The concerns that influence passions, the issues that inflame them, each generation must choose for itself.
As the hour of the noon rally approached, I stood among the cheering, clapping students gathered at the University of California campus here. Thousands of others joined those who were staging the sit-in so the crowd overflowed onto the plaza, lawn and streets. The day before, police had arrested 159 protesters, and in response, thousands of Cal students boycotted classes.
Having seen today's college students seem guided more by paycheck and career concerns than social and political consciousness, it was a refreshing sight to see students who had found a cause worthy of their passions.
"This is one of the ones I would demonstrate for," said a young brown-haired woman at the rally. "It upsets me that I am here in the U.C. system." And all around her chants filled the air: "U.C.! U.S.A.! Out of South Africa! U.C.! U.S.A.! Out of South Africa!"
The cause of this unrest is the university's $1.8 billion investment in corporations and banks doing business in South Africa. Because the protesters believe these investments "contribute to the enslavement of black South Africans under the apartheid system," they are demanding that the U.C. board of regents divest itself of these stocks.
But the students' fervor is not simply to be spent in rallies, boycotts or even arrests. They have set a deadline on their demand for divestment. They want the $1.8 billion in stock out of South Africa by May 16 -- but it is not clear how they intend to enforce the deadline.
Cal students at Santa Cruz are calling the library the Nelson Mandela Library for the jailed South African freedom fighter. Berkeley students unofficially renamed Sproul Hall in honor of Steven Biko, another South African civil rights leader, who died in police custody in 1977.
Moreover, many of the arrested students identified themselves as Steven Biko, or in the case of women, as "Stephanie Biko." Twenty-nine of the protesters spent extra time in jail for refusing to accurately identify themselves.
While it took the human rights scandal of South Africa's policies to ignite this fire, protests have well-known antecedents on the Berkeley campus. Twenty years ago, Berkeley was practically synonymous with social and cultural movements: the free speech movement, the civil rights movement and the anti-Vietnam War movement spawned riots in People's Park, prompted gunshots on Telegraph Avenue and brought the sting of tear gas to the eyes of protesters.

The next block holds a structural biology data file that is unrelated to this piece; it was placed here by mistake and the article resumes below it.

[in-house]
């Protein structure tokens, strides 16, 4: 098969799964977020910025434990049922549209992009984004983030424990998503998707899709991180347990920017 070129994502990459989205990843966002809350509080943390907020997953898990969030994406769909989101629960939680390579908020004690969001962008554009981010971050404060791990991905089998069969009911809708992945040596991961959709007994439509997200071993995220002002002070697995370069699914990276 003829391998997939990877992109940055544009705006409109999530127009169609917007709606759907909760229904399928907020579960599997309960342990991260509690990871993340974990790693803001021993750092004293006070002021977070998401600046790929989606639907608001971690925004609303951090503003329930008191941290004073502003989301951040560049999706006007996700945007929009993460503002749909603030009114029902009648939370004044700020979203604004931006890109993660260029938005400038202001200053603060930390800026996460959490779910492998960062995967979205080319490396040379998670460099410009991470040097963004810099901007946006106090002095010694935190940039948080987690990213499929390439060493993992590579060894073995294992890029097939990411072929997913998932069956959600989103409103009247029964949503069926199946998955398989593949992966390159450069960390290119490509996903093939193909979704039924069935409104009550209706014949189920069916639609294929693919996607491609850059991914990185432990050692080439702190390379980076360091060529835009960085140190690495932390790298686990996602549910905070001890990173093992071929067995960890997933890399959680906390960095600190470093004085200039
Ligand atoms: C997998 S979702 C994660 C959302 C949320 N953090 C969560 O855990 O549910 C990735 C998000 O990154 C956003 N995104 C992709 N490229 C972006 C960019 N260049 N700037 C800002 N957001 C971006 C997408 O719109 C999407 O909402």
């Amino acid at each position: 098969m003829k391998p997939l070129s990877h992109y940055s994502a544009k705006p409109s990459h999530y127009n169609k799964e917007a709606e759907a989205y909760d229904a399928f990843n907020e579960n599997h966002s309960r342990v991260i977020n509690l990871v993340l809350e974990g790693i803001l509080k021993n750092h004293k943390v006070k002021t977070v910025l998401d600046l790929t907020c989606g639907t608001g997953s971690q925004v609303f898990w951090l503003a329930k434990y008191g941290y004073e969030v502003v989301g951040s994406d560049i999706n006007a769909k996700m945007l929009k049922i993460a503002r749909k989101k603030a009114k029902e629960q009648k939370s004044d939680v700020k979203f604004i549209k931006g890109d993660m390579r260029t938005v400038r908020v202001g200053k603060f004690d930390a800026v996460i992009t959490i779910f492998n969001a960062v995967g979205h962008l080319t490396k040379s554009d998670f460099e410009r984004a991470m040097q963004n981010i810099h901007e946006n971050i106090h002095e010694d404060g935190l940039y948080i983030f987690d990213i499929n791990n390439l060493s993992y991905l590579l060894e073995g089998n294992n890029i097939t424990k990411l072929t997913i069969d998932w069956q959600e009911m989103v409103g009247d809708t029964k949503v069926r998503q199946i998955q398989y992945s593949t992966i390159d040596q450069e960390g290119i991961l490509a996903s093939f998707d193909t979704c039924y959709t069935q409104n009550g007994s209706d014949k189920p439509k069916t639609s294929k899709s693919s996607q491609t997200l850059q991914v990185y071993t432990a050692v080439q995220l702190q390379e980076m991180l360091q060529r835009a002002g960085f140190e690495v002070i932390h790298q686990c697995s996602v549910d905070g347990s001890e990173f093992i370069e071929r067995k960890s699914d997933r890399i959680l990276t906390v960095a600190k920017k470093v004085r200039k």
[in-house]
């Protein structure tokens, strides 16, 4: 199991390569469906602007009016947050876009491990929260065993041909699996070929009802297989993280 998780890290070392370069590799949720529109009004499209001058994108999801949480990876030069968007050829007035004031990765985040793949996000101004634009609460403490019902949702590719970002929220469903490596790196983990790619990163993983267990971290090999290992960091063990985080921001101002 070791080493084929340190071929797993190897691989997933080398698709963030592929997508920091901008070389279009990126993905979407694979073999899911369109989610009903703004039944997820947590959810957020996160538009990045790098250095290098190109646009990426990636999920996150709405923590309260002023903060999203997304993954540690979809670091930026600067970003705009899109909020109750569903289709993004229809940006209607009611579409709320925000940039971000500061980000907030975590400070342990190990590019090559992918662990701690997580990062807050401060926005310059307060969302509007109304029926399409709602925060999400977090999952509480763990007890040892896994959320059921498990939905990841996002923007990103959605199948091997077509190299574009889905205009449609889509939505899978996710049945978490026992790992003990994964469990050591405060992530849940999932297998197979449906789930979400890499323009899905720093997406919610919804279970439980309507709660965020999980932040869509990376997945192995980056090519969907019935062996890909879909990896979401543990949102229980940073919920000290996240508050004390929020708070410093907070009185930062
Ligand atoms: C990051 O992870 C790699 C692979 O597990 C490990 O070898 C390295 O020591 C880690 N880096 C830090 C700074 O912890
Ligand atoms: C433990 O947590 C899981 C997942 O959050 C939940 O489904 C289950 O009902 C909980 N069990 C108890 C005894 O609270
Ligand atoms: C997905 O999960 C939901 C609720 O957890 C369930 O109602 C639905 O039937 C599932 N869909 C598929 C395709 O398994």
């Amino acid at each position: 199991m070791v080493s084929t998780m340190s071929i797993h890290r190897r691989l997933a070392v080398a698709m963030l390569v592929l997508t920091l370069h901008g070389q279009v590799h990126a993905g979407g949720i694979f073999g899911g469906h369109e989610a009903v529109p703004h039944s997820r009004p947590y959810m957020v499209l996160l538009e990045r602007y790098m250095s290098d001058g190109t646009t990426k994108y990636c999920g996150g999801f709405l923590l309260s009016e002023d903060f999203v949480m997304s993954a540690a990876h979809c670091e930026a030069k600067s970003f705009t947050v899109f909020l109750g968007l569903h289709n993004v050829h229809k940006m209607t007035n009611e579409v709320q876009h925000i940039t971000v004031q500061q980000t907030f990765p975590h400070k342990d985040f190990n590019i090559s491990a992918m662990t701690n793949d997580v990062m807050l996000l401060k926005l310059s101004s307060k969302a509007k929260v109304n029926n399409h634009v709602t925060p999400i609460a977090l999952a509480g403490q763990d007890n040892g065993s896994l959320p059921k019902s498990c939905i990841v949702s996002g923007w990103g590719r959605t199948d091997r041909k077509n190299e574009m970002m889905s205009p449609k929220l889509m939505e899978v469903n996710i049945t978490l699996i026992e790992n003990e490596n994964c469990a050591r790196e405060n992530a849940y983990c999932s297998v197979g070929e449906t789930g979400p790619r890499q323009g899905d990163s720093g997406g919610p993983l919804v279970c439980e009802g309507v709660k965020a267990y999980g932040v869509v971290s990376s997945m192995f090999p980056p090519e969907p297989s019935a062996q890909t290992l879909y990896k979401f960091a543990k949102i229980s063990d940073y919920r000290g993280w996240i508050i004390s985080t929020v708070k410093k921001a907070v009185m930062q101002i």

One professor, a living link between the two eras, rose to declare that the currently aroused political consciousness among Berkeley students is more significant than that of two decades ago.
"The difference between now and the '60s when I was a student is dramatic," said Prof. Kenneth Simmons of the School of Architecture. "This protest is a thousand times more significant because of the current conservative political atmosphere in this country out of which it emerges."
Another speaker, clad in a denim outfit like the de rigueur attire of the '60s, said the presence of so many blacks among the protesters was another major difference between the earlier period and the present.
But the Berkeley outcry also demonstrates another characteristic of the apartheid protesters whose numbers are increasing across the country. The men and women who have stood up to denounce the denial of basic political rights to the black South African defy easy categorization. At Berkeley the protesters included Asians, Caucasians, blacks and Hispanics. Numerous persons in wheelchairs wore the red ribbon of support.
And they came in all manner of clothing: jeans and shorts, the rumpled professor look, buckskins, dreadlocks and Madonna lookalikes. But beneath the varied exterior there was clearly a similarity of purpose and of passion. Standing under the hot sun as the students' chant rose dramatically, one of another generation could glimpse a certain beauty in their zeal.
Though the men and women in South Africa might never witness the heat of the Berkeley students' intensity, such passion is the stuff of which freedom ultimately is fashioned.